All Things Considered
All Things Considered
Tuesday, August 17, 2010

Minnesota Public Radio Stories

National Public Radio Stories

  • In Pakistan's Punjab Province, Widespread Damage, Distress And Desperation
    Flooding has displaced hundreds of thousands of Pakistanis, leaving many of them without shelter, or access to food and medical supplies. Punjab Province, one of the country's poorest parts, has been left in particularly bad shape.
  • USAID Urges More Relief For Flood-Hit Pakistan
    NPR's Michele Norris talks to Rajiv Shah, administrator of the U.S. Agency for International Development, about American aid for the victims of the floods in Pakistan. Shah says aid has been delayed in part by the difficulty of getting around the flood-ravaged areas. He also says the magnitude of the flood damage has become clear only gradually, as the crest of the Indus River has moved downstream and more and more people have been affected.
  • First La. Shrimping Season Since Gulf Spill Begins
    The first shrimping season since the start of the Gulf oil spill began this week in Louisiana. NPR's Michele Norris talks to Acy Cooper, the owner of the commercial shrimper the Lacey Kay and vice president of the Louisiana Shrimpers Association, about his catch.
  • In Egypt, Carrie Bradshaw In A Headscarf
    Writer Ghada Abdul-Aal chronicles the nightmares of Egypt's matchmaking culture based on her own experiences. Her popular blog led to a book and now a TV series exploring with humor the way Egyptians marry -- or don't -- in Muslim society.
  • Electronics Sales A Bright Light In Dim Economy
    Sales of electronics and appliances totaled $8.7 billion in July, up 8 percent from a year earlier, according to the Commerce Department. Shoppers are slowly beginning to feel comfortable spending again, says an analyst, but that may be short-lived after they release their "pent-up demand."
  • Healing Rural Patients With A Dose Of Broadband
    The Federal Communications Commission has pledged $400 million a year to provide rural health clinics with broadband access. The program connects patients at far-flung sites with limited staff to specialists around the country. Critics say it's a federal overstep, but the FCC says it's necessary and potentially a source of savings.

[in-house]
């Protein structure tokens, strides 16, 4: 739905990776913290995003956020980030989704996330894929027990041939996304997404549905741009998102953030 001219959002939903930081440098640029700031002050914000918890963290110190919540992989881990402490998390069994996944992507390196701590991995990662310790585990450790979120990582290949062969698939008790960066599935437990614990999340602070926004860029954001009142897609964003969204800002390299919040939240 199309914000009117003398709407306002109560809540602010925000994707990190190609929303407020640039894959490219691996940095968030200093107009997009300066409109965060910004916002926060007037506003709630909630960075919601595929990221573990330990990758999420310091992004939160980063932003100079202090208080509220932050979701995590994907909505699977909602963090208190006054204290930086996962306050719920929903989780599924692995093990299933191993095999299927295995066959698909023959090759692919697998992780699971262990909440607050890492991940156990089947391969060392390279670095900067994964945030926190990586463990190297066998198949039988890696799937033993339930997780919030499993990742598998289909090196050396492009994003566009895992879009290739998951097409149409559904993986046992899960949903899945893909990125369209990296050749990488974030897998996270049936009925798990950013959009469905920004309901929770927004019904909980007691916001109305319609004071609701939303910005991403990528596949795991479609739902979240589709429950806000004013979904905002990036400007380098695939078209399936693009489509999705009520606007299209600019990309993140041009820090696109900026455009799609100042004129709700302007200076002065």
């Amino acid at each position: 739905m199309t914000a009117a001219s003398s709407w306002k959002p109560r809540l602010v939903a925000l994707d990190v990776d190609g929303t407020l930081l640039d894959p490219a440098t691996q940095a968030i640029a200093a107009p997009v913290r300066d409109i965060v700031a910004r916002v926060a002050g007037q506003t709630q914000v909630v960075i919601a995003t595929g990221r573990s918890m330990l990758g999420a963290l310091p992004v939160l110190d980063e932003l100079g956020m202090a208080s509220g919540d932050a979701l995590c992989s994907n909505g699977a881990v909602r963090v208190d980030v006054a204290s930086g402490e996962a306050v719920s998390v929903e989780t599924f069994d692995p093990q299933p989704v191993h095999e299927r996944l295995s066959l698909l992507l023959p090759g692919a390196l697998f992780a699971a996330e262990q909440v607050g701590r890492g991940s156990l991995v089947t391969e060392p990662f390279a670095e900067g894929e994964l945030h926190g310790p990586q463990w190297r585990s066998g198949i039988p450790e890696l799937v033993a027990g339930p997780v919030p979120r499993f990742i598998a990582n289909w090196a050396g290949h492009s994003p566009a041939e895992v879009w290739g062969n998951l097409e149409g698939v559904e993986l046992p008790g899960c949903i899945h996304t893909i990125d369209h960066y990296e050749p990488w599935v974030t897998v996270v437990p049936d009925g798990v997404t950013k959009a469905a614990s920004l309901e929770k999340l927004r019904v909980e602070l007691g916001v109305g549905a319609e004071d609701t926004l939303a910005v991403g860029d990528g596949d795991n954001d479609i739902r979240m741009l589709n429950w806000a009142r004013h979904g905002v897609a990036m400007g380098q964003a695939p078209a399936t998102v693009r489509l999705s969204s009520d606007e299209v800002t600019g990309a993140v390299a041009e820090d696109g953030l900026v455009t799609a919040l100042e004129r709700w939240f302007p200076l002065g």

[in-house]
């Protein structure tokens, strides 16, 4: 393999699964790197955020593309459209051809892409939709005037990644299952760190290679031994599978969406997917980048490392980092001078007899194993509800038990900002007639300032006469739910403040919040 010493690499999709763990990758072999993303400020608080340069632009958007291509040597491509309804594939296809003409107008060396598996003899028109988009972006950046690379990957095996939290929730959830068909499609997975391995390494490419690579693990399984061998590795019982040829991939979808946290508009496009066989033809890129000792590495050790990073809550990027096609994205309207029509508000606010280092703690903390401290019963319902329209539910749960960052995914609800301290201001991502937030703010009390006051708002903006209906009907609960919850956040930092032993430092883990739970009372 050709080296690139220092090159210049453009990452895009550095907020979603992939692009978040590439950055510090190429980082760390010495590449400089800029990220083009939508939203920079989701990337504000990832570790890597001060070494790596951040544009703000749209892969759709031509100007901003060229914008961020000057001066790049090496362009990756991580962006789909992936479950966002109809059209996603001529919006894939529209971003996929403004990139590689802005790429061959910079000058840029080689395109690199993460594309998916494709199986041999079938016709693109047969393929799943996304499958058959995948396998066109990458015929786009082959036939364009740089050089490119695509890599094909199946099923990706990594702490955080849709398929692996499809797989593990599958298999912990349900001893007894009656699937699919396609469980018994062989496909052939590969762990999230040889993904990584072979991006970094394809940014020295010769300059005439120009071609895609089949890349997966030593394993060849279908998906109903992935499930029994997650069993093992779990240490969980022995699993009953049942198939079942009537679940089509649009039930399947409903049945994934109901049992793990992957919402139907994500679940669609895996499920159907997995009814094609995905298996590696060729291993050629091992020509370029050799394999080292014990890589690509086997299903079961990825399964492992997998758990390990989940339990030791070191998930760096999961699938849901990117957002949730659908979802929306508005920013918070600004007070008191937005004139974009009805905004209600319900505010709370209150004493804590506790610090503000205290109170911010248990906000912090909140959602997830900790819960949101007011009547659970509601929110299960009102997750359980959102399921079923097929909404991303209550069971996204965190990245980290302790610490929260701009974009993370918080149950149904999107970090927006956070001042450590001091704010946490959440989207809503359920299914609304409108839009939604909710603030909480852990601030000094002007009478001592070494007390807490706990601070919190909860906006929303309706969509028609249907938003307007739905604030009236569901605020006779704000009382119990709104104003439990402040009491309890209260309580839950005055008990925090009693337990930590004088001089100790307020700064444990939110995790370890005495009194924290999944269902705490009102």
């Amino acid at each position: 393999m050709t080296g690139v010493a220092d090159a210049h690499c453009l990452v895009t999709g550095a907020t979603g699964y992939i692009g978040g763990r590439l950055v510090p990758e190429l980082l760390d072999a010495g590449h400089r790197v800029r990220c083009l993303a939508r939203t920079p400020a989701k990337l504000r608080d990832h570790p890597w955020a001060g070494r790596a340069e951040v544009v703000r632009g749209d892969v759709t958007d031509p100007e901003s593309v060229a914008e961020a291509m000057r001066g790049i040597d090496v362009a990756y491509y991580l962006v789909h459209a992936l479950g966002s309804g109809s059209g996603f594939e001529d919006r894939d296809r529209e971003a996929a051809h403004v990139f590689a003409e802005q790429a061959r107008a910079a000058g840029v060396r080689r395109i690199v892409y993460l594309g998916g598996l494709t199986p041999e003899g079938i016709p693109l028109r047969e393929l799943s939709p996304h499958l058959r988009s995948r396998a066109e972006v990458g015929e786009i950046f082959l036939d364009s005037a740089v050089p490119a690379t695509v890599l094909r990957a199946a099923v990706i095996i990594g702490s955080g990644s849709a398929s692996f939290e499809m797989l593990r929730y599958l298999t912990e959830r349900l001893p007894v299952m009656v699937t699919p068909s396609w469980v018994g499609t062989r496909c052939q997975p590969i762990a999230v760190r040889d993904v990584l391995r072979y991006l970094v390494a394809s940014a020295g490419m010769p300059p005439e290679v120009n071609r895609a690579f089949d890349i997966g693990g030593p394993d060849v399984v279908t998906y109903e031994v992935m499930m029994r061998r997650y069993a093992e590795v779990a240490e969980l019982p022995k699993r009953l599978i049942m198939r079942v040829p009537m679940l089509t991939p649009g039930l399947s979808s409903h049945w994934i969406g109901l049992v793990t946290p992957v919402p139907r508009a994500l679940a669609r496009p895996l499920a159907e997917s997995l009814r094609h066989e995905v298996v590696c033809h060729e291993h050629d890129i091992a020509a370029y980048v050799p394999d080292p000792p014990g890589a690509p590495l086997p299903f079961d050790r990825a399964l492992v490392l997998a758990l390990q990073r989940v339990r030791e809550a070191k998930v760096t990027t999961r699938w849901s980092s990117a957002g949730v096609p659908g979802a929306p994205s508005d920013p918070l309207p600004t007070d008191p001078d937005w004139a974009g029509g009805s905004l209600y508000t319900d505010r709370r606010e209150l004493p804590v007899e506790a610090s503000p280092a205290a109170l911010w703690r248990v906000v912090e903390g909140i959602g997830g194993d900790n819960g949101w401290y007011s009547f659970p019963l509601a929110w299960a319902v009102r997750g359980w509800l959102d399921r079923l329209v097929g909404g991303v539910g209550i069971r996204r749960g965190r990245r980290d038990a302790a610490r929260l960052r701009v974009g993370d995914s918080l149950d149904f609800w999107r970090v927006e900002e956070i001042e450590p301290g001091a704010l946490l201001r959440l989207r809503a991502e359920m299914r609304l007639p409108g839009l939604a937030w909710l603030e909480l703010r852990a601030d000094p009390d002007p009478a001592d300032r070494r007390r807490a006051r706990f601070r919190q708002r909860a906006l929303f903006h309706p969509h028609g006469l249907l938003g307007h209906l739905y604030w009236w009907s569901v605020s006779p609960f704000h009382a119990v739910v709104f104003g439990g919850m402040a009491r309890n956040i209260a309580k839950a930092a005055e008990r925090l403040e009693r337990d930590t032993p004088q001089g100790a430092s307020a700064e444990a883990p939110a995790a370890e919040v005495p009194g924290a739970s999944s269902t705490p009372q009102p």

• Salary Scandal In Bell, Calif., Ripples Across State
    Until recently, Bell, Calif. -- population 40,000 -- had the dubious distinction of having some of the highest paid officials in the country, including a city manager whose salary and benefits package totaled more than $1.4 million. Those officials are mostly gone now, and the salaries are being adjusted. But the fallout from Bell's salary scandal is still rippling across California.
  • Letters: The Spin, Tomatoes
    Listeners give us feedback on our summer music series The Spin, and a story about tomatoes. NPR's Robert Siegel and Michele Norris read from listeners' e-mails.
  • The Spin: Nairobi's Hit Is Daddy Owen's 'Kupe De Kalle'
    From the Democratic Republic of the Congo via Kenya, here's a summer jam that happens to be a gospel song. MTV Africa host VJ Kule says it's indicative of a trend in modern Nairobi, where churches are just as loud and full of dancing as nightclubs are.
  • White House Weighs Changes To Fannie, Freddie
    The future of Fannie Mae and Freddie Mac was on the line in meetings Tuesday at the White House, and that means the world to the U.S. mortgage and housing markets.

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